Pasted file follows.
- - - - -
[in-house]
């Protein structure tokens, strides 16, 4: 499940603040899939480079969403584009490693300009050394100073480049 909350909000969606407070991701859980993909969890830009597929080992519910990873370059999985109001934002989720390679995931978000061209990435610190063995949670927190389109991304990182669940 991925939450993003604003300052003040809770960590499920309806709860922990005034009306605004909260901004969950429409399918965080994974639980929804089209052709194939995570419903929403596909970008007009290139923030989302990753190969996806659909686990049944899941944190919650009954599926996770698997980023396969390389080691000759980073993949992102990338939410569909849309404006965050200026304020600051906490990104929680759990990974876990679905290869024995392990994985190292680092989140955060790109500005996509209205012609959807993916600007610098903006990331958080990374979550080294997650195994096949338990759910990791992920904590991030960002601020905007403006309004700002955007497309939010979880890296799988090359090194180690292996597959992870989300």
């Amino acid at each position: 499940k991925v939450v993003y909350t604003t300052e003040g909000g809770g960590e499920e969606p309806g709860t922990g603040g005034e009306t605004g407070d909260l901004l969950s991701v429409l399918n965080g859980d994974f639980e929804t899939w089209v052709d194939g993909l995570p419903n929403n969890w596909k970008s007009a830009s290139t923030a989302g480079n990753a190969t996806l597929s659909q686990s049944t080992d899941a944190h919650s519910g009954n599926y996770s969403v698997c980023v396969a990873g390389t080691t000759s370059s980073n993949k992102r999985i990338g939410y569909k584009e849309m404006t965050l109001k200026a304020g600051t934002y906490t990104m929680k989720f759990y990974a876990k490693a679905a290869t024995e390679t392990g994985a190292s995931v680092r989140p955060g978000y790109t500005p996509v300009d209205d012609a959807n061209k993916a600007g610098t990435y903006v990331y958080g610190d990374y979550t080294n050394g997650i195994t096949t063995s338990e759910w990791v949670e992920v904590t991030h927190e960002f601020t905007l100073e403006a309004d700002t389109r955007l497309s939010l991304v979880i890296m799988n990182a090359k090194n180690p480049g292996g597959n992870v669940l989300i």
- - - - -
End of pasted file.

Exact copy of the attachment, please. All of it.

[in-house]
């Protein structure tokens, strides 16, 4: 499940603040899939480079969403584009490693300009050394100073480049 909350909000969606407070991701859980993909969890830009597929080992519910990873370059999985109001934002989720390679995931978000061209990435610190063995949670927190389109991304990182669940 991925939450993003604003300052003040809770960590499920309806709860922990005034009306605004909260901004969950429409399918965080994974639980929804089209052709194939995570419903929403596909970008007009290139923030989302990753190969996806659909686990049944899941944190919650009954599926996770698997980023396969390389080691000759980073993949992102990338939410569909849309404006965050200026304020600051906490990104929680759990990974876990679905290869024995392990994985190292680092989140955060790109500005996509209205012609959807993916600007610098903006990331958080990374979550080294997650195994096949338990759910990791992920904590991030960002601020905007403006309004700002955007497309939010979880890296799988090359090194180690292996597959992870989300």
């Amino acid at each position: 499940k991925v939450v993003y909350t604003t300052e003040g909000g809770g960590e499920e969606p309806g709860t922990g603040g005034e009306t605004g407070d909260l901004l969950s991701v429409l399918n965080g859980d994974f639980e929804t899939w089209v052709d194939g993909l995570p419903n929403n969890w596909k970008s007009a830009s290139t923030a989302g480079n990753a190969t996806l597929s659909q686990s049944t080992d899941a944190h919650s519910g009954n599926y996770s969403v698997c980023v396969a990873g390389t080691t000759s370059s980073n993949k992102r999985i990338g939410y569909k584009e849309m404006t965050l109001k200026a304020g600051t934002y906490t990104m929680k989720f759990y990974a876990k490693a679905a290869t024995e390679t392990g994985a190292s995931v680092r989140p955060g978000y790109t500005p996509v300009d209205d012609a959807n061209k993916a600007g610098t990435y903006v990331y958080g610190d990374y979550t080294n050394g997650i195994t096949t063995s338990e759910w990791v949670e992920v904590t991030h927190e960002f601020t905007l100073e403006a309004d700002t389109r955007l497309s939010l991304v979880i890296m799988n990182a090359k090194n180690p480049g292996g597959n992870v669940l989300i």